The View from My Kitchen

Benvenuti! I hope you enjoy il panorama dalla mia cucina Italiana -- "the view from my Italian kitchen,"-- where I indulge my passion for Italian food and cooking. From here, I share some thoughts and ideas on food, as well as recipes and restaurant reviews, notes on travel, and a few garnishes from a lifetime in the entertainment industry.

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Wednesday, February 22, 2017

Texting At The Table Raises Papal Ire – And Mine, Too

Oh, Hell, Mr. Bell, What Have You Done?

I've finally got an ally in my quixotic campaign to get people to put their damn phones down at the table. And what an ally! The Pope, no less!

In a recent speech at Rome's Università degli Studi Roma Tre (aka Roma Tre University), the Pontiff told a gathering of kids to get off their phones during family meals. Grazie, Papa. I've been beating that drum for years. And His Holiness took the subject pretty seriously, warning that the rapid decline in real, old-fashioned face-to-face dinner conversations can have dire consequences for society. “When we're at the table,” Pope Francis opined, “when we are speaking to others on our telephones, it's the start of war because there is no dialogue.”

War? Okay, even I never took it that seriously.

Of course, when he's talking about “speaking” on the phone, he's more likely referring to texting because the vast majority of phone addicts are texters rather than talkers. Especially among the younger set. I'm not entirely sure most kids even realize you can make calls on a phone.

Back in 1973, Jerry Reed recorded a song called “Lord, Mr. Ford” which detailed the stress, anxiety, traffic jams, pollution, parking problems and other less than positive effects of the automobile on society. The chorus sums it up:

Lord, Mr. Ford, I just wish that you could see
What your simple horseless carriage has become.
It seems your contribution to man,
To say the least, got a little out of hand.
Well, Lord, Mr. Ford what have you done.”

Too bad Jerry's not still around. I've got an idea for an update: “Hell, Mr. Bell.”

Do you suppose Alexander Graham Bell had any notion back in 1876 that the fruit of his labor would someday tear at the fabric of society? That a Pope would liken his device to an engine of war? I doubt it. I don't think he foresaw a miniaturized version of his creation being stuffed into the pocket or purse of every person on the planet. I read about a teenager who bragged about her ability to eat with one hand while texting with the other. I don't believe Bell would have understood that. I don't think he would have understood kids sitting in a room using his apparatus to communicate with other kids three feet away. I don't think he conceived of throngs of people walking the streets heads down while poking at a portable keypad in their hands. Or of the deadly idiocy resulting from the pairing of his invention and Mr. Ford's. Oh, hell, Mr. Bell, what have you done?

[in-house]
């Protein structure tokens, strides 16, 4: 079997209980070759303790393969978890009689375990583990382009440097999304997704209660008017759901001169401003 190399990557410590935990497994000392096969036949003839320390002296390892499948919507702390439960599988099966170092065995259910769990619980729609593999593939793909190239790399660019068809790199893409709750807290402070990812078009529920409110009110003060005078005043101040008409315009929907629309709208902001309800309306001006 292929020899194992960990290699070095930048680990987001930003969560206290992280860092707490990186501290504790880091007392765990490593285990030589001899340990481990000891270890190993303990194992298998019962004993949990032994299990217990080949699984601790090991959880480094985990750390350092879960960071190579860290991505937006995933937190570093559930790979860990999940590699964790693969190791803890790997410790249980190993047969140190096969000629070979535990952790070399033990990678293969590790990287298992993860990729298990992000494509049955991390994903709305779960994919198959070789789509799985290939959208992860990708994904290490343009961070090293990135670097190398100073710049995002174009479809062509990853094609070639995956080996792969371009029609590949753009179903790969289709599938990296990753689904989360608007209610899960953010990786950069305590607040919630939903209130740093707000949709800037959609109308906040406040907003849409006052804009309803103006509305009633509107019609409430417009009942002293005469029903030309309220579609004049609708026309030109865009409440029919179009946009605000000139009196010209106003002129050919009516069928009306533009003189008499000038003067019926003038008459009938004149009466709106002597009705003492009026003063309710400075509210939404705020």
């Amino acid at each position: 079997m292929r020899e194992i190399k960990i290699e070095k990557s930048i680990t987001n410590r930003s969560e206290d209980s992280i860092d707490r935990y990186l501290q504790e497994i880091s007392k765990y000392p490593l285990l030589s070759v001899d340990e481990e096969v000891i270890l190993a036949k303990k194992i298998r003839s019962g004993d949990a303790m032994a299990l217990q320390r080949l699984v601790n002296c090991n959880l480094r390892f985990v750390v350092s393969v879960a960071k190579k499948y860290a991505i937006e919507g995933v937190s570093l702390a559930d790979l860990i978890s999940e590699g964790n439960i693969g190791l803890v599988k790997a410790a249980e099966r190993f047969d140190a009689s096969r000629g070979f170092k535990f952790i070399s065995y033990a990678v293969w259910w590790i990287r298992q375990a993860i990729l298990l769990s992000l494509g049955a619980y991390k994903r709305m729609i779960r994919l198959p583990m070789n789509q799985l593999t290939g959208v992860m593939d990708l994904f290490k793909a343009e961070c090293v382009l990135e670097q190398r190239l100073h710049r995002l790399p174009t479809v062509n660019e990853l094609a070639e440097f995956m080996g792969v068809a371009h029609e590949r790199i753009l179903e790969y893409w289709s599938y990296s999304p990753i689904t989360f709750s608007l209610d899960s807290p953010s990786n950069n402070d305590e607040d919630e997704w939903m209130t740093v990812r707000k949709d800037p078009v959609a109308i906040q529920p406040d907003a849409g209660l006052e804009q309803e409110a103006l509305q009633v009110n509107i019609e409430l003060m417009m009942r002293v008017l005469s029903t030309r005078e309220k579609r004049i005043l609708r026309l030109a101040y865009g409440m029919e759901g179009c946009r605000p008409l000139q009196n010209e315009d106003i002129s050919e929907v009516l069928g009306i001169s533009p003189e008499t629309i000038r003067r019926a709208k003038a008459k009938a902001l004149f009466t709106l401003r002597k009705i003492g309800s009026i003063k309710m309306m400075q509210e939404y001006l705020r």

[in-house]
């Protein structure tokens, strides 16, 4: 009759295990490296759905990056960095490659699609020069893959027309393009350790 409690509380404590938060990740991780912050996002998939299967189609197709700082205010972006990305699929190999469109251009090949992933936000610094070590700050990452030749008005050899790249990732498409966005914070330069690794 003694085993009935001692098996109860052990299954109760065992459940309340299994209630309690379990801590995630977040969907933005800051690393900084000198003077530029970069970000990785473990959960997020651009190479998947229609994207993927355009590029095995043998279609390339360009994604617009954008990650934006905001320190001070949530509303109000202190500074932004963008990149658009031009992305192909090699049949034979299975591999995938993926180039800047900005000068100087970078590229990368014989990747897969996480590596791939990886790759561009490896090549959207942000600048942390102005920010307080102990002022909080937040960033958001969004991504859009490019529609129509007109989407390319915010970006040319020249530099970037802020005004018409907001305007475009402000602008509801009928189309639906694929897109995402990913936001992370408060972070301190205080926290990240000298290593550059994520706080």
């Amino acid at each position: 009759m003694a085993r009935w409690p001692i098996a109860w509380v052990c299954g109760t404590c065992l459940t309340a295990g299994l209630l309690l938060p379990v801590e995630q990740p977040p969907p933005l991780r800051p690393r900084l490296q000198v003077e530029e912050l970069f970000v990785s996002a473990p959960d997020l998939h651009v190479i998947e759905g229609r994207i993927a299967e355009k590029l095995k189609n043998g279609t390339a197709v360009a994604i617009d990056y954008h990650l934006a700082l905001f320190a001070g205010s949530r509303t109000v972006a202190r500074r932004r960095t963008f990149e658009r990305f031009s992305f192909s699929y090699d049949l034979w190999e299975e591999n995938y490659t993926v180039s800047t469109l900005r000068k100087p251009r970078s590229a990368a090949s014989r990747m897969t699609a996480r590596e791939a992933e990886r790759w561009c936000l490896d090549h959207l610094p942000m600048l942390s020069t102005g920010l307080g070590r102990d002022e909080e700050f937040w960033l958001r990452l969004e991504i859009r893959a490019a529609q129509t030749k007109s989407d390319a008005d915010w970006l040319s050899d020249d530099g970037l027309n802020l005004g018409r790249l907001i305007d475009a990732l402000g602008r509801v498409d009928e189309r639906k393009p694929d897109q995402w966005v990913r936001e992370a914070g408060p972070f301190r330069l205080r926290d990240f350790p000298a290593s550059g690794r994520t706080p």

Listen, I'm an old guy. I remember when my phone number had letters in it: ROckwell 3-6417. The Pope's an even older old guy. When he was a kid, you picked up the phone and said, “Operator, get me 432.” Us old guys see the world differently because we've been in it longer and remember more of it. Boomers like me have a different perspective on things than Gen X-ers do and Millennials have still another standard of “normal” based on their life experiences. Things I consider “normal” – like not lighting up a movie theater with your damn flickering phone screen or actually sitting at a table and talking to the people right next to you – are often incomprehensible concepts to younger people, not because they are intentionally stupid and ill-mannered, but because they have a different idea of “normal.”

I was watching a “Tonight Show Starring Johnny Carson” rerun from the 70s the other night and was a little jarred when I saw him light up on TV. It was still common practice in those days. My Gen X wife can barely remember people smoking on television and my Millennial kids not at all. If I mention the clever “Benson and Hedges” ads on TV or if I talk about the “Marlboro Man” galloping across the screen to the tune from “The Magnificent Seven,” I get blank stares all around. Cigarette advertising was banned on radio and TV in 1971. What was a normal part of my growing up was no part of theirs at all.

When I learned to dial a phone, it had an actual rotary dial on it. Push buttons came later. I recently saw some hilarious and yet somehow disturbing video of today's kids trying to figure out how to work the very telephones with which I grew up. They had no clue. My wife remembers a rotary phone in her grandparents' house, but my kids – two young men in their mid-30s – have only seen them in old movies and museum exhibits.

The societal sea change, the cultural watershed moment, came in the 80s with the introduction of the cellular telephone. When I was a kid, “mobile phones” existed, but only in James Bond movies and the like. Operating on RCC (Radio Common Carrier) networks, they were the purview of the super-rich. I had a plastic toy telephone when I was a kid. I'd take it along with me in the car sometimes so I could pretend I had a “car phone.” Cellphone prototypes were developed in the 70s, and by the mid-80s my childhood fantasy had become reality. My first cellphone was a whopper: a corded handset attached to a battery mounted on a carrying frame with a handle and an antenna. The whole assembly weighed ten or fifteen pounds. It cost thousands of dollars for the unit and airtime went for a dollar a minute. Needless to say, it wasn't exactly “my” phone: it belonged to the radio station for which I worked.